Ontario GenWeb provided the details for this article and an outline map of the original townships.
The map of Frontenac County circa 1951 from Ontario Archives locates the individual townships, city, towns and villages of the district.
History and Organization
Frontenac County is located in eastern portion of southern Ontario where Lake Ontario empties into the St Lawrence River. It was one of the 19 original counties established along with Upper Canada in 1788. It was in the Midland District until the District system of administration was abolished in 1849 and counties replaced them as the local layer of government. The county town was Kingston.
Frontenac County was established in 1792 and named for Count Frontenac, Governor of New France who sailed up from Quebec and built a fort in 1673. Settlement grew around the fort until 1758 when it was captured by the British during the Seven Years War. It was then deserted until the 1780s.
The area was surveyed in 1783 and named King's Township. Soon after the first British settlers arrived in the form of "disbandees of Captain Grass' Company of Associated Loyalists, Kings Royal Regiment of New York, Regulat, British and German. Total 220 persons in 1783." (source: Place Names of Ontario by Floreen Carter, 1984)
"Frontenac County can claim to have been the site of the first settlement by white men in what is now the Province of Ontario since the missionary settlement in Huronia in the 1640's." (source: Places In Ontario by Nick & Helma Mika, 1977)
There were 18 townships in 1850, namely
The town, now city, of Kingston was separately incorporated.
Frontenac County went through its municipal restructuring and amalgamations in 1998. Its townships were grouped and reduced to four, namely,
These new townships will be described as municipalities in the list of Contained Places in Frontenac. By far the majoritiy of references will concern the townships.
The primary source for basic documents (vital statistics, land records, wills) for people who lived in the Province of Ontario is the Archives of Ontario, 134 Ian Macdonald Blvd, Toronto, Ontario, Canada M7A 2C5.
Civil registration did not begin in the province until 1869. Before then there may be church records of baptisms and burials. For the most part these are still held by the denomination who recorded them. Copies of marriage records made pre-1869 had to be sent by individual clergymen to the registrar of the county in which the marriage took place. These marriage records are available through Ontario Archives, on micorfilm through LDS libraries, and on paid and unpaid websites, but because they were copied at the registrars' offices, they cannot be considered a primary source.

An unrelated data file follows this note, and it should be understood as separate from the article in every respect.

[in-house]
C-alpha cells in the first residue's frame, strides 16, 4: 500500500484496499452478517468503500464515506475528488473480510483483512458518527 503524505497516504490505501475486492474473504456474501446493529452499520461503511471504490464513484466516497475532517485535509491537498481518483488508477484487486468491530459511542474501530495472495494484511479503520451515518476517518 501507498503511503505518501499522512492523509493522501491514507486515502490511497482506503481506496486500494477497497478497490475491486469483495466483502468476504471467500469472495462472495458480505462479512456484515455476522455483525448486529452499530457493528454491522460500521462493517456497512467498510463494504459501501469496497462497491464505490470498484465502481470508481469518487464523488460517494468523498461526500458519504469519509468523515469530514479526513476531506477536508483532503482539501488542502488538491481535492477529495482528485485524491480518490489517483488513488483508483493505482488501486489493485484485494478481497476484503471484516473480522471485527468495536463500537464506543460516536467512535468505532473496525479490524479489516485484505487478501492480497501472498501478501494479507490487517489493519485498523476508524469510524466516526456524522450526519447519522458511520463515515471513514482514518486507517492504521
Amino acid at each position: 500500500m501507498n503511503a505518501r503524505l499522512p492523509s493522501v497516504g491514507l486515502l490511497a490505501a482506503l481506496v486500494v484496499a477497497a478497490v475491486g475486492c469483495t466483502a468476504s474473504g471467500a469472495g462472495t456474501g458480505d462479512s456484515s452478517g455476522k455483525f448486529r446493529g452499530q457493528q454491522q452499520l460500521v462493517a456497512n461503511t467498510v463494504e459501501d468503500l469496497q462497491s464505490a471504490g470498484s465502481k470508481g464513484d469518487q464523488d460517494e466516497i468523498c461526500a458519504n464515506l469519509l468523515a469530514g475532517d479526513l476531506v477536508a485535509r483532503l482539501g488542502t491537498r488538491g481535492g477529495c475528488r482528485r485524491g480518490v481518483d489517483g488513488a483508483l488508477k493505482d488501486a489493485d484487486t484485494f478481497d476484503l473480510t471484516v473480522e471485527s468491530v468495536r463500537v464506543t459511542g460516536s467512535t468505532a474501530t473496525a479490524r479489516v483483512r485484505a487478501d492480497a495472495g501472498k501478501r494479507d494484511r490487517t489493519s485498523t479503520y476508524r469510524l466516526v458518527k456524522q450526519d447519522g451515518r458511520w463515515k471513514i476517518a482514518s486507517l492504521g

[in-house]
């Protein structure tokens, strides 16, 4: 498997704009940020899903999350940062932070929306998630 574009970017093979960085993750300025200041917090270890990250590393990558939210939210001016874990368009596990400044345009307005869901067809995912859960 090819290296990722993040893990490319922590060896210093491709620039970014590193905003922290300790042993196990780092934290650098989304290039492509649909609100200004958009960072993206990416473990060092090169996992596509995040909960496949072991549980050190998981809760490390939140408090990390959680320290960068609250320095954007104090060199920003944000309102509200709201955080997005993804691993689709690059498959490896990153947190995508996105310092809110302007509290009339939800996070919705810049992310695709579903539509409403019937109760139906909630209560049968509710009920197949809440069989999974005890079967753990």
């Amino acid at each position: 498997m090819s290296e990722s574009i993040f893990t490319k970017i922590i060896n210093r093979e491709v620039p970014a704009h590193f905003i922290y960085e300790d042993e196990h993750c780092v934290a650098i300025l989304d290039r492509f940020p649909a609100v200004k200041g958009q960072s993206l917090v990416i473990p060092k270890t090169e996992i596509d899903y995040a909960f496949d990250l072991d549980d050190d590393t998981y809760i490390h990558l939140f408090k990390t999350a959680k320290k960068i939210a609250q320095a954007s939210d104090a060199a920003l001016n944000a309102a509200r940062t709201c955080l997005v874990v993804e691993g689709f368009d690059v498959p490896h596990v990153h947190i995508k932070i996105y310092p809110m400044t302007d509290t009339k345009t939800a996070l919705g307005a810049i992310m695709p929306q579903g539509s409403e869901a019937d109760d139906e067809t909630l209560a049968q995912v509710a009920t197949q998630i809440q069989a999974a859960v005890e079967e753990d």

Vital Records after 1869
Birth, marriage and death registrations are not open to the public until a specific number of years after the event occurred. Births to 1914 are now available [October 2012]; dates for marriages and deaths are later. Birth and death registration was not universally carried out in the early years after its adoption. Deaths were more apt to be reported than births for several years. The more rural the area, the less likely it would be that these happenings were reported to the authorities.
Land Records and Wills
Information on how to access land records and wills is best sought on the Archives of Ontario website. An ancestor's land holding might be found on Canadian County Atlas Digital Project if he was in occupancy circa 1878.
Association for the Preservation of Ontario Land Registry Office Documents (APOLROD). A list of Land Registry Offices for all Counties of Ontario.
The original censuses are in the hands of Library and Archives Canada. All of the original census (1851-1911) images are online with the exception of that for 1861. Not all of them are indexed. Later censuses are not yet available. Census divisions were redrawn as the population increased and more land was inhabited.
E-books and Books
The Kingston Branch of the Ontario Genealogical Society has a list of publications and may be of help in searching local material.